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LRC FLORA London Marathon Women's Preview

Mikitenko Returns To London Looking For Her 2nd Win In 2 Tries

By: LetsRun.com
April 23, 2009

Sunday's 2009 FLORA London Marathon has a very strong women's field, but returning champion Irina Mikitenko of Germany will toe the line as the overwhelming favorite. Mikitenko pulled away last year in London before heading to Berlin in the fall, where she smashed the 2:20 barrier, running 2:19:19 and becoming the 4th-fastest women's marathoner of all time.

Behind her there is a small army of elite women who hope to unseat her (well, about 5 or 6 might actually have a shot - albeit a long, long shot - at this). Unlike the men's side of marathoning, which has been ruled almost exclusively by Kenyans, Ethiopians and Moroccans, the women's side is far more international. There are some fantastic Africans in this year's London field, some excellent Japanese and Chinese runners, a strong European contingent and an excellent Russian team. 2:34 marathoner Kate O'Neill leads the American charge.

We'll separate the field based on continents. The African contingent is very strong and features a relative newcomer whom we're very excited about - Kenya's Martha Komu. London will be Komu's first world marathon majors race, but she deserves serious attention. Last year she burst onto the scene with a come-from-behind 2:25 win in Paris, earning her a spot on Kenya's Olympic marathon squad behind 4-time Boston champion Catherine Ndereba and 2009 Boston Champion Salina Kosgei. Komu ran superbly, finishing 5th in the Olympics, only 16 seconds from a medal. We like Komu's inexperience, boldness and ability to finish with speed in a race like this.

Ndereba, 2nd only to Paula Radcliffe on the all-time women's marathoning PR list, will lace them up for the streets of London for just the second time after claiming that Boston ran out of room for her this year. Ndereba hasn't run really fast for a long time but continually places in the top 2-3 in major marathons, including a 2008 Olympic silver medal and a 5th-place finish in the ING NYC Marathon. Her only performance on the streets of London yielded a 2nd-place 2:19:55 in 2003.

Representing Ethiopia again in London are veterans Gete Wami  and Berhane Adere. Adere has won Chicago twice, Wami won Berlin twice, and both usually get their names in the top-10 in every major marathon they run. The most interesting thing we've read lately about this duo is from an article mainly focused on 2008 Boston Marathon champion Dire Tune. Tune claims Wami, Adere and the entrenched Ethiopian marathoning crowd weren't too happy with the younger Tune being selected to Ethiopia's Olympic team in 2008, eventually leading to firearms being drawn. That's about as exciting as marathoning can get.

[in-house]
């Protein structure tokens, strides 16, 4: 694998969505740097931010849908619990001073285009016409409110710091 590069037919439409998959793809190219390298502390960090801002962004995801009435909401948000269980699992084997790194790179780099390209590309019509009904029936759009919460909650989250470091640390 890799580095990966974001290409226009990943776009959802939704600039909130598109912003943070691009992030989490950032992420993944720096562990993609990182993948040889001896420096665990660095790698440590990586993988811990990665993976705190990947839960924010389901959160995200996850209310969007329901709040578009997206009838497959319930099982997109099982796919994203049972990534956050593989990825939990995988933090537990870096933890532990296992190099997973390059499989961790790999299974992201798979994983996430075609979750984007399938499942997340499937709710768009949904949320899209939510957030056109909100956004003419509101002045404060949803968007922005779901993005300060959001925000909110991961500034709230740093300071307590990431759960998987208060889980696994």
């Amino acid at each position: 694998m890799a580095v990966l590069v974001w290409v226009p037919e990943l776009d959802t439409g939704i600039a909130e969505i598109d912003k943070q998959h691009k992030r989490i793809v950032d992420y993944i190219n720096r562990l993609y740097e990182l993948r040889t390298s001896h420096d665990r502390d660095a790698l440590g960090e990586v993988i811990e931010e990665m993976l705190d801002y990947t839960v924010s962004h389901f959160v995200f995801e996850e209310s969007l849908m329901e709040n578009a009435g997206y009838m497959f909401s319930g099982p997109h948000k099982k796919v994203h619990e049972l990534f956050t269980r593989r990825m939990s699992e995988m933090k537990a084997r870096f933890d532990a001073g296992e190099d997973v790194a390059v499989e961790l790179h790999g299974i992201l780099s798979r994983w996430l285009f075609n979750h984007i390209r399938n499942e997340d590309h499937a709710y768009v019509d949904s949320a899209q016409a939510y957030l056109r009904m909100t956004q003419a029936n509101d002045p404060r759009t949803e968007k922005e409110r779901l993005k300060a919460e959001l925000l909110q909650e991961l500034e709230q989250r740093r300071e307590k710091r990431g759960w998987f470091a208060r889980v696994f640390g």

The Europeans will be tough as well. Despite finishing 1st in the 2008 Olympic Marathon, we think the 39-year-old Romanian Constantina Dita is going to have a tough time finishing in the top-5 this year as she appears to be over her peak. But look out for veteran runners from Russia Ludmila Petrova and Svetlana Zakharova. Zakharova came in second to Mikitenko last year and Petrova finished second to Radcliffe in New York in 2008.

Ludmila Petrova is a definite threat for a top 3 finish. She has experience and a track record of consistency on her side, having run London 7 times, and 6 times finishing between 2:21 and 2:26 en route to 6 top-5 finishes. 2007 was her lone blemish as she DNFed. Although she is now a Masters runner (she'll turn 41 in October), Petrova seems to be a fierce competitor and placed 2nd last fall in NYC behind only Paula Radcliffe. She can grind out a fast pace with the best, so look for her in the final stages with her shuffling stride.

Also watch for hometown favorite Mara Yamauchi (GBR). Though Radcliffe is out, Mara has been running superbly, and is definitely Great Britain's best entrant in either field. She clocked an astounding 68:25 for the half-marathon this year and also ran 32:25 on the roads over 10km. Last year she lowered her marathon best to 2:25. She was 6th in London in 2006 and 2007. Yamauchi probably won't be competing for the win, but we expect her to be a top-7 contender.